You seem to have no sympathy for people who lose their jobs, as though I lost it because I wasn’t working hard enough. 

          Despite that, I have sympathy for you.  Seeing how often you resort to personal insults, seeing that it is never enough for you to make and point and just engage in the conversation, you’re obviously not a very happy human.  I’ve done some of the same (“your 40 year old ass” — that was totally unnecessary), and I apologize for that.

          I hope you can find a bit more self-love at some point so you spend less time treating people like shit on internet forums, and more time taking an interest in your own life.  Peace out.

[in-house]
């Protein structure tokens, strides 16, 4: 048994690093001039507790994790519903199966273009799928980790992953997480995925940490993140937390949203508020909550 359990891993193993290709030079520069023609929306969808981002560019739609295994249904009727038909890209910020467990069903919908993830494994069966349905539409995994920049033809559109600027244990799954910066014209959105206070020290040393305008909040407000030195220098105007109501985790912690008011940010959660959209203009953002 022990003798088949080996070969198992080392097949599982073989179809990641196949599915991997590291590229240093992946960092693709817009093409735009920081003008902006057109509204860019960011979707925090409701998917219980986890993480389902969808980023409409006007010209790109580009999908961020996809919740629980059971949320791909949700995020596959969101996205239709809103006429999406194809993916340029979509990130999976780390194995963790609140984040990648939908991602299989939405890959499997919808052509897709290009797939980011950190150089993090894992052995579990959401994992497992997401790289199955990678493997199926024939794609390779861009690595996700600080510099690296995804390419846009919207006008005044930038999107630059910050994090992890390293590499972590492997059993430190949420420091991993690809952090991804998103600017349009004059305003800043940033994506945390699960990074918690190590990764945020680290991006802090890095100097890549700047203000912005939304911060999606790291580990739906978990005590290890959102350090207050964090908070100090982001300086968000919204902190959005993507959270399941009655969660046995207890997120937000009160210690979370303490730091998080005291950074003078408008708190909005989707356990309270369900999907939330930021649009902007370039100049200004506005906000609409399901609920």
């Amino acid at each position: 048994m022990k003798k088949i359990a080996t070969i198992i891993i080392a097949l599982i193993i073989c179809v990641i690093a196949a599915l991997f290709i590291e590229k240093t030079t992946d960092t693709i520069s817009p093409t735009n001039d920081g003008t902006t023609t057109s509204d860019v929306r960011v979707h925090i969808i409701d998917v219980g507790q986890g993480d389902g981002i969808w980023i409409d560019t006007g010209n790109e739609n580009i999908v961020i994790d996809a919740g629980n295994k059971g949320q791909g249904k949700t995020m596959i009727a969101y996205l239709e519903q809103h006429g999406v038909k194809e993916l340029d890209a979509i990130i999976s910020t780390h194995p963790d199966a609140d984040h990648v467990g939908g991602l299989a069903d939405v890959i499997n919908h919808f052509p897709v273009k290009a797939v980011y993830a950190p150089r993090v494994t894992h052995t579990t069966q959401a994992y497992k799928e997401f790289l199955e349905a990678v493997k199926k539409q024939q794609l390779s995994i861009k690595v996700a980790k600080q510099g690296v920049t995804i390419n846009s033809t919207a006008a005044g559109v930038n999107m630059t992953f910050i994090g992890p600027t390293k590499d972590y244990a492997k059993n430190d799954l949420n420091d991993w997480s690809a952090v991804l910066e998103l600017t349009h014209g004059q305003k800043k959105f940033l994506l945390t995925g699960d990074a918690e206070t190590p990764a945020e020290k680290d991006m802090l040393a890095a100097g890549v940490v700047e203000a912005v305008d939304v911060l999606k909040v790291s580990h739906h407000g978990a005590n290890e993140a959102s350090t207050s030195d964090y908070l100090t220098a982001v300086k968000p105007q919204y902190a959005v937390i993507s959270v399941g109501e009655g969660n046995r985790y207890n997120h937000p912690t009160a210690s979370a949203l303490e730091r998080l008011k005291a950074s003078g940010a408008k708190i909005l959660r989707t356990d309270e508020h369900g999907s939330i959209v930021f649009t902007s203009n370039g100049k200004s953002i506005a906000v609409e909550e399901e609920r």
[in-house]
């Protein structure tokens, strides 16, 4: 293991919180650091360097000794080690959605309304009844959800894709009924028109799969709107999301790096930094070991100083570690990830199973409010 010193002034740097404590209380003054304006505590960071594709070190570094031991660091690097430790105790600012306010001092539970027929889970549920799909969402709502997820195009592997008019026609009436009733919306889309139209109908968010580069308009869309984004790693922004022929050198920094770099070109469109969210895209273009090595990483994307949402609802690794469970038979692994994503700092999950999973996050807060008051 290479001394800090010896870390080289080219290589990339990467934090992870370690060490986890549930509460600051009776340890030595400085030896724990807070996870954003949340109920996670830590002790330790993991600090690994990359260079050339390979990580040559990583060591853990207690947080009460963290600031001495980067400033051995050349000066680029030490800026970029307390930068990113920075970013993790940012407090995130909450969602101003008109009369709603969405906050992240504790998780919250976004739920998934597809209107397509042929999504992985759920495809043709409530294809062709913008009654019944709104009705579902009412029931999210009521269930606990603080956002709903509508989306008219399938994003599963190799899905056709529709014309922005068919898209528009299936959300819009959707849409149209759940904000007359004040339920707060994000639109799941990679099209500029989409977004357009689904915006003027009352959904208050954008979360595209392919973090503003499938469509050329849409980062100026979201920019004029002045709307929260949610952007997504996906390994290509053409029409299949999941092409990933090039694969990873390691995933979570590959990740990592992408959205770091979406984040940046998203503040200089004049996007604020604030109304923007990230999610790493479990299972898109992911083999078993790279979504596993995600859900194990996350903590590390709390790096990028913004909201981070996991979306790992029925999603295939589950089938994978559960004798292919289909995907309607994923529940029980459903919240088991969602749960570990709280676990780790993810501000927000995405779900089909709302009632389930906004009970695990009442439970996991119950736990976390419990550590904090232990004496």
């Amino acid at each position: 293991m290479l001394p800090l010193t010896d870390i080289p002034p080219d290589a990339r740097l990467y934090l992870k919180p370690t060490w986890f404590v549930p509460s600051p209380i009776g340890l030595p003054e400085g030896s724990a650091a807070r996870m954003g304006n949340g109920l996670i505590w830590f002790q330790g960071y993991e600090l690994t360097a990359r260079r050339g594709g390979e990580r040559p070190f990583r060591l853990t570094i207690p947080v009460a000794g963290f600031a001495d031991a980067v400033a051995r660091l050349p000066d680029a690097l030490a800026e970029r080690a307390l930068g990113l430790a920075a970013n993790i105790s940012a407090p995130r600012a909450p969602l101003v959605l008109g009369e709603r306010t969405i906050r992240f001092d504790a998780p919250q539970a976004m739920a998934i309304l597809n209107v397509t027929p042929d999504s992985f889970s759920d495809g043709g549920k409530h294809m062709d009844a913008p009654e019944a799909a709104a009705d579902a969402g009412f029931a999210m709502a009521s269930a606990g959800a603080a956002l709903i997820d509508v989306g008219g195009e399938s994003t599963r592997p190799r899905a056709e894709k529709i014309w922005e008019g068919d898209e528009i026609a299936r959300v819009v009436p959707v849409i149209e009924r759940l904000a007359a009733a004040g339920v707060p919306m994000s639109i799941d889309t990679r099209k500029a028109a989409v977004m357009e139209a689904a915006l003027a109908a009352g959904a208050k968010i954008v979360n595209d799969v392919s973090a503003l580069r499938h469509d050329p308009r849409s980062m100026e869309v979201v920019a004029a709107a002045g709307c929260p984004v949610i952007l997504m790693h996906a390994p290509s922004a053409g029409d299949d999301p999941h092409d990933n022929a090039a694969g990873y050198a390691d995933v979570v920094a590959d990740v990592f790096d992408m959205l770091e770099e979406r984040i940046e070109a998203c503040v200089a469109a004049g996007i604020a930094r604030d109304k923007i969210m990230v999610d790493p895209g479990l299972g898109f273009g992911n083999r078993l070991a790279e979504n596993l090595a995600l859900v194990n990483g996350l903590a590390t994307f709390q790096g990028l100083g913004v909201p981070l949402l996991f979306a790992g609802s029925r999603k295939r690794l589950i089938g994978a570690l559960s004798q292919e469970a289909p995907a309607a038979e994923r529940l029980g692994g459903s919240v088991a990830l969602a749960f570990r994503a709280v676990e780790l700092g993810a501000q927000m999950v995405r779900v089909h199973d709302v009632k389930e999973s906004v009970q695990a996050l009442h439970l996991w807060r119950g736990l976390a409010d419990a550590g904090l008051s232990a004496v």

• http://pulse.yahoo.com/_WRACM77JT2RXUR3LMGDPPUGUYY Tony M

            [Right, that’s what I just said.  Unless you are doing a job which requires knowledge of math/statistics/programming, employers don’t give a shit about your major.]

            Well true, it doesn’t take an understanding of diff eq to quantum mechanics to stuff fries in a bag, does it?

            [Also, I got laid off from my job because my position was funded by a grant from a private foundation, and the foundation could not afford to renew the grant. ]

            I work in the private sector. I make sure I’m gainfully employed by making sure our company develops and delivers products that people will voluntarily pay for.  That’s how it rolls for most people in this country. You should try it some time.

            [Your response is to mock me. ]